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In five decisions, rendered on September 17, 2020 , the Paris Commercial Court ordered the insurance company AXA to compensate several restaurateurs for their operating losses resulting from their administrative closure.




AXA’s refusal to compensate restaurant owners for operating losses

AXA refused any compensation, like many other insurers. 

For the layman, reading the contracts can be perplexing and of course AXA refused to guarantee the loss by using an exclusion clause.

The judges were not mistaken and agreed with the restorers.

These decisions show that we were right to assign insurers and that companies must not give up this fight.

As specialist lawyers, we suggest that you study your insurance contracts to indicate whether the cases will be able to prosper in court.

Regarding the cases judged in September 2020, the contracts mentioned that the operating losses following the administrative closure are covered.

Analysis of insurance contracts and legal proceedings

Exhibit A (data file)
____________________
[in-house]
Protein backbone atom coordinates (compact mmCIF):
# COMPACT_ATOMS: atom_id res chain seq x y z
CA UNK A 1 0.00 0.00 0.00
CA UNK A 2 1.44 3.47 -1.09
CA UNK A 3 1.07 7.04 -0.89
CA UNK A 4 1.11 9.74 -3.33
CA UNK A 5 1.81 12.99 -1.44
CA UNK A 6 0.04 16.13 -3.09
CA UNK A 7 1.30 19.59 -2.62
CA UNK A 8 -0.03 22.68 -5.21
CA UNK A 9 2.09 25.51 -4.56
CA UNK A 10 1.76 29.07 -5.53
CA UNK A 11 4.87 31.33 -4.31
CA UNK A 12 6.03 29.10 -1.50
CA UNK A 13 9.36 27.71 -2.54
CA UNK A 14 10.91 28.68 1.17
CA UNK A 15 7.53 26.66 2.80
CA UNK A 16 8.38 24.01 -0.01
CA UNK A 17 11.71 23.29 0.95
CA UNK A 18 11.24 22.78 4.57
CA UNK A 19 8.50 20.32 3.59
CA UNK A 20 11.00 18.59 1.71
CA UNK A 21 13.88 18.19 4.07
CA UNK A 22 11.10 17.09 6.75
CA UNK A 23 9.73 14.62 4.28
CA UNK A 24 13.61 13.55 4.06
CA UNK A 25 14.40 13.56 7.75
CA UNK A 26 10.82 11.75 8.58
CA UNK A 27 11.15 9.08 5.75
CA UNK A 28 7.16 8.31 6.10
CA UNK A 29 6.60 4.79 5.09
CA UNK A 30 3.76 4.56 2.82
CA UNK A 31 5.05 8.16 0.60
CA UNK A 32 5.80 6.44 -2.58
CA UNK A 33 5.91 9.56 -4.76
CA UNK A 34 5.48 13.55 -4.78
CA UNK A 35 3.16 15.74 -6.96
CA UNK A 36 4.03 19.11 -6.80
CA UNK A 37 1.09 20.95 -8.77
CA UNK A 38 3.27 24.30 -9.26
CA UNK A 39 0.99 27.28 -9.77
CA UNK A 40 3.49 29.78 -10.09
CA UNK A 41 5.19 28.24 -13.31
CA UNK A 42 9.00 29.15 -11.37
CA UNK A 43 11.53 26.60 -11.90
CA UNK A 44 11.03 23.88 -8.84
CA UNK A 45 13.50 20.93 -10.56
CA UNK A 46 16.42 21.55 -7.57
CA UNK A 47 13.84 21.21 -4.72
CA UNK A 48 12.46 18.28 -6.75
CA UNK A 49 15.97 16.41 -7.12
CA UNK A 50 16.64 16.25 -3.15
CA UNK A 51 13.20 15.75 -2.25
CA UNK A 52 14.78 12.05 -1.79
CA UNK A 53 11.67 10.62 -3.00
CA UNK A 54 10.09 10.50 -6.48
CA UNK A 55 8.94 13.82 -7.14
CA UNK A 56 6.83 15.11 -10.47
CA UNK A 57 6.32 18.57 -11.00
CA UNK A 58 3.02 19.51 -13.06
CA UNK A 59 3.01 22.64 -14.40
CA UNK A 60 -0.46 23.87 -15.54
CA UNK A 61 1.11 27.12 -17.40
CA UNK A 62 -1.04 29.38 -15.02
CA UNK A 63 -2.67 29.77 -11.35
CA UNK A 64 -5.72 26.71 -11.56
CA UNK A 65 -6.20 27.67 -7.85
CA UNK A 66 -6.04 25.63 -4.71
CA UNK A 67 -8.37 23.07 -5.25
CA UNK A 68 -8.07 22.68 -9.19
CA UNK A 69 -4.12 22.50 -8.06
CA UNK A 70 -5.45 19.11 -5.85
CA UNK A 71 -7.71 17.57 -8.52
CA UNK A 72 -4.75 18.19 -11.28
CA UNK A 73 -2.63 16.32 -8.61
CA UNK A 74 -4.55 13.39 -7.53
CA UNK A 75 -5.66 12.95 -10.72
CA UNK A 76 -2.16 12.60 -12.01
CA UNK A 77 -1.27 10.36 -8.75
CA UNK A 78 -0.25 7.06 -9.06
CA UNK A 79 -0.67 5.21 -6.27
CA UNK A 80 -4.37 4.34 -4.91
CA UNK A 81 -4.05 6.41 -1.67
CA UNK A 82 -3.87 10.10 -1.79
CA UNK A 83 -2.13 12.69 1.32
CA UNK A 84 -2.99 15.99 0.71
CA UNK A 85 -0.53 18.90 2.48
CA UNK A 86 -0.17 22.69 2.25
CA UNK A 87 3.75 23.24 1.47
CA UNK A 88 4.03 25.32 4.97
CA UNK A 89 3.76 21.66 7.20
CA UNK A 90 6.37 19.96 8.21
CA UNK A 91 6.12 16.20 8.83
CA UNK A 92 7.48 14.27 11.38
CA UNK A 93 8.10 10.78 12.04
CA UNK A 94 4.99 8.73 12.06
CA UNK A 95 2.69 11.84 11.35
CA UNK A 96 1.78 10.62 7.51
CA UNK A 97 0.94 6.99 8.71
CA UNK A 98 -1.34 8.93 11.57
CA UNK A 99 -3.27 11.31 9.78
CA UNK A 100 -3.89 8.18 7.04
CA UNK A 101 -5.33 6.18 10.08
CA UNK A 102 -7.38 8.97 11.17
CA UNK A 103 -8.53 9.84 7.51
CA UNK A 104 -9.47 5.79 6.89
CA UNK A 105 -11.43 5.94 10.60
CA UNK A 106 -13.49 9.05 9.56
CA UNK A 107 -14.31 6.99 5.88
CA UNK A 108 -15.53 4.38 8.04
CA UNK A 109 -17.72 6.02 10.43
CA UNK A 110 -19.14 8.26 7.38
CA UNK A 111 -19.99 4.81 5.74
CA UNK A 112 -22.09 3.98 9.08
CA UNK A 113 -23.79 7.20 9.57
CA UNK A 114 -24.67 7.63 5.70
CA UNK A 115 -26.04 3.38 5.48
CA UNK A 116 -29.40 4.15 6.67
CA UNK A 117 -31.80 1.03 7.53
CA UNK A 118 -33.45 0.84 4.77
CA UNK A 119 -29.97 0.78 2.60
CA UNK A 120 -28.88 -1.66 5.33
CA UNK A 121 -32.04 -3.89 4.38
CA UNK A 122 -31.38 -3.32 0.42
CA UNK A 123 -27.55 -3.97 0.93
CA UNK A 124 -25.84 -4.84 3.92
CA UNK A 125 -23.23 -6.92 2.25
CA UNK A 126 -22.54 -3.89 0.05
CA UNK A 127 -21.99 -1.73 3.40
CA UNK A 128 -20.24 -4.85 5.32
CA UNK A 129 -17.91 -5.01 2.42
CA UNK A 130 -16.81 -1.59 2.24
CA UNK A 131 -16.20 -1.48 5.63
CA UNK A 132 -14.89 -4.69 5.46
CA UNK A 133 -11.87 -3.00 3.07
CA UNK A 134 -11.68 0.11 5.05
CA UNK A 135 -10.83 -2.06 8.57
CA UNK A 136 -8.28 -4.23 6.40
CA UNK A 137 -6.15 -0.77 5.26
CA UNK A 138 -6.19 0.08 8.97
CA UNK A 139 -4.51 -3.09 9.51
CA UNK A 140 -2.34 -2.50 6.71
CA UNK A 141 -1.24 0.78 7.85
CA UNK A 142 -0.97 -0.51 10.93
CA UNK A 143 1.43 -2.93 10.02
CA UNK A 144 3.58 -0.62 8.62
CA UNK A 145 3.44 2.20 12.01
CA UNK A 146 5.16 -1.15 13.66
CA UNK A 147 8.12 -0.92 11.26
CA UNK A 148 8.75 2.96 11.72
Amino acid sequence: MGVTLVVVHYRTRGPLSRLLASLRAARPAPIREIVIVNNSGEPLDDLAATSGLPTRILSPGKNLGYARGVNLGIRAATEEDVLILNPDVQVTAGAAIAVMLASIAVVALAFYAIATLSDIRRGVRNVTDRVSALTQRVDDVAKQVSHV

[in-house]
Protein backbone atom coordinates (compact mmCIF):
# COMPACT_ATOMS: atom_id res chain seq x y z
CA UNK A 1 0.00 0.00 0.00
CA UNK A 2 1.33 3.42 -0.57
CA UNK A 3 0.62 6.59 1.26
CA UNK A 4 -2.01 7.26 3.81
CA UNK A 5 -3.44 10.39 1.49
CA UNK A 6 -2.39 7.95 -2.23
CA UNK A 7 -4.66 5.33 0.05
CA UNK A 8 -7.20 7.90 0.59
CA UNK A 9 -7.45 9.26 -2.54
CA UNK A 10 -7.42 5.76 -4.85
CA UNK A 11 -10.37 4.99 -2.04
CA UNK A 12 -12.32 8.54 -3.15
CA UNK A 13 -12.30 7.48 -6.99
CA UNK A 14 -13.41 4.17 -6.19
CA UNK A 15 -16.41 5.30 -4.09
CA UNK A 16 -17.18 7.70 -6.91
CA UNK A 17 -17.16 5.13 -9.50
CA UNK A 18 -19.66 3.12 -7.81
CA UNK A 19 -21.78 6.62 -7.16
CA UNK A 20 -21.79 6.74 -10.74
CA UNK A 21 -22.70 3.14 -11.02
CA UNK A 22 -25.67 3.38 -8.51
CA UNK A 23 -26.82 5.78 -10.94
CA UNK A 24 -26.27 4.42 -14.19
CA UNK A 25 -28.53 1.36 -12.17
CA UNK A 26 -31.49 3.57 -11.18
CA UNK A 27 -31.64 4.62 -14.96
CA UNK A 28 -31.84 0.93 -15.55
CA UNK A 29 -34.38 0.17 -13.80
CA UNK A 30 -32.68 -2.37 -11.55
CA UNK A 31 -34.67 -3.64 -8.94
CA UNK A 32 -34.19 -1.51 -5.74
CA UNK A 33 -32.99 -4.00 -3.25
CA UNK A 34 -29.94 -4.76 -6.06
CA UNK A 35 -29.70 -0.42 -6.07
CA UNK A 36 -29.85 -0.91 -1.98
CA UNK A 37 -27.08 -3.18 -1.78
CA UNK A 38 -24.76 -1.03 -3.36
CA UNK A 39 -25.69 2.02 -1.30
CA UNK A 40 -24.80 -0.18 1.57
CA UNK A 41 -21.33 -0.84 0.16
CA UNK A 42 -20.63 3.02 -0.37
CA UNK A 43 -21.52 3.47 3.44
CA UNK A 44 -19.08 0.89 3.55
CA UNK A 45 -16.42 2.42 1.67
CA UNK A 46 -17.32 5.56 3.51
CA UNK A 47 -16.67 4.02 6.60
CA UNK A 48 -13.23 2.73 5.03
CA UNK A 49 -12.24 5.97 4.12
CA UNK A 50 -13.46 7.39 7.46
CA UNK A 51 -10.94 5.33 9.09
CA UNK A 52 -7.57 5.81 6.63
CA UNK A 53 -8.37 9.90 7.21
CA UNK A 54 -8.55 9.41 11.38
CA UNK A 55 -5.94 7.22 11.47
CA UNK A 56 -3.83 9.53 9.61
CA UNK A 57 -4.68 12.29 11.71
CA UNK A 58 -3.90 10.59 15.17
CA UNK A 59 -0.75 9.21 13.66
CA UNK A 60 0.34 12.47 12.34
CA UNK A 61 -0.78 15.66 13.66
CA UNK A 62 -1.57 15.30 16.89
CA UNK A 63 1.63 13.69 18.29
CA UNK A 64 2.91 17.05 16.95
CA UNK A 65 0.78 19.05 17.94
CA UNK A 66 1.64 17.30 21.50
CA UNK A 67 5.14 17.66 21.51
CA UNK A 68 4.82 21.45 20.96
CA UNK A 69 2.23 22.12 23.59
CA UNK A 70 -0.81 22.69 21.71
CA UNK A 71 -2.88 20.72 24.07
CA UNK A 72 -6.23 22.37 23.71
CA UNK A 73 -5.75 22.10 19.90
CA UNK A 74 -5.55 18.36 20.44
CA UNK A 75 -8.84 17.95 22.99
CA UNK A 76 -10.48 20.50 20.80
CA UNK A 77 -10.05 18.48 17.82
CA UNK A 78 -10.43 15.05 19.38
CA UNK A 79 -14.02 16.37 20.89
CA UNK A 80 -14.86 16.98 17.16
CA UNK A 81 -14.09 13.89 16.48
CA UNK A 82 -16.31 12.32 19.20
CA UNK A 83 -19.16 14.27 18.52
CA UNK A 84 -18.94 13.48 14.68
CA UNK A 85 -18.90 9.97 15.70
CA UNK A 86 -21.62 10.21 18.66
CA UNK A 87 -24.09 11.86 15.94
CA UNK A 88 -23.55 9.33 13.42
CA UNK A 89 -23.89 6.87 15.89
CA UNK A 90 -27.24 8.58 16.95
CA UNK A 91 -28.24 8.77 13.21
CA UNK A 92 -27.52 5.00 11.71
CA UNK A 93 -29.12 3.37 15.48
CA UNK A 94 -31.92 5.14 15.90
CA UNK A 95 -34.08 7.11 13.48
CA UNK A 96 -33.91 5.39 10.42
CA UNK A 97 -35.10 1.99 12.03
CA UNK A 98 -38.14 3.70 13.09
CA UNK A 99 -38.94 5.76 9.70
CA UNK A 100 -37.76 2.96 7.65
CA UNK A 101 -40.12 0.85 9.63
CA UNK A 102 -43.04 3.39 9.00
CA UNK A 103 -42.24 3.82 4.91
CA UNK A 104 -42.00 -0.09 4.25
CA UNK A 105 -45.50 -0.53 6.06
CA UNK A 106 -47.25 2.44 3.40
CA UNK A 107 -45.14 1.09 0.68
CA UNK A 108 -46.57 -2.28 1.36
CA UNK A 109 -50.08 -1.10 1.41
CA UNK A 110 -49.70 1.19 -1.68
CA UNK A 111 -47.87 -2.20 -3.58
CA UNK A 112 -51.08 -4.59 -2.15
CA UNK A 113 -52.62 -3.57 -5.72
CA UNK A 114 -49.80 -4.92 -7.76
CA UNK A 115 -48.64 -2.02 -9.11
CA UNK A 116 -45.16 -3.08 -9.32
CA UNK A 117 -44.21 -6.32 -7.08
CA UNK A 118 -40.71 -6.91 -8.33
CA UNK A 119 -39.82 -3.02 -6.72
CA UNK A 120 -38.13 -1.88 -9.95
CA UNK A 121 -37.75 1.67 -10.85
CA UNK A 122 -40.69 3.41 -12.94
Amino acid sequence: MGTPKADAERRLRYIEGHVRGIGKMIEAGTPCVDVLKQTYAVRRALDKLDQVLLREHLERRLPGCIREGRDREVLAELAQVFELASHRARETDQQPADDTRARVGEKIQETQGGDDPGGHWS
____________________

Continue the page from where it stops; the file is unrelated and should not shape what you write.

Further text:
However, since March 15, 2020, in application of the decree of March 14, 2020 carrying various measures relating to the fight against the spread of the covid-19 virus, restaurateurs were forced to close their establishments to the public.

The special conditions of the AXA France IARD Professional Multi-risk insurance contracts included an extension of cover for “operating loss following administrative closure” worded as follows:

“The cover is extended to operating losses resulting from the total or partial temporary closure of the insured establishment, when the following two conditions are met:

1. The decision to close was taken by a competent administrative authority, external to the insured

2. The decision to close is the consequence of a contagious disease, a

murder, suicide, epidemic or poisoning. »

It should be noted here that the epidemic is defined, in the dictionary of the Academy

French, as follows:

“Appearance and spread of a contagious disease which affects both, in a given region, a large number of individuals and, by metonymy, this disease itself. »

The ministerial decree of March 14, 2020 ordering the closure of “places open to the public that are not essential to the life of the Nation” was taken as part of the fight against the spread of the covid 19 virus.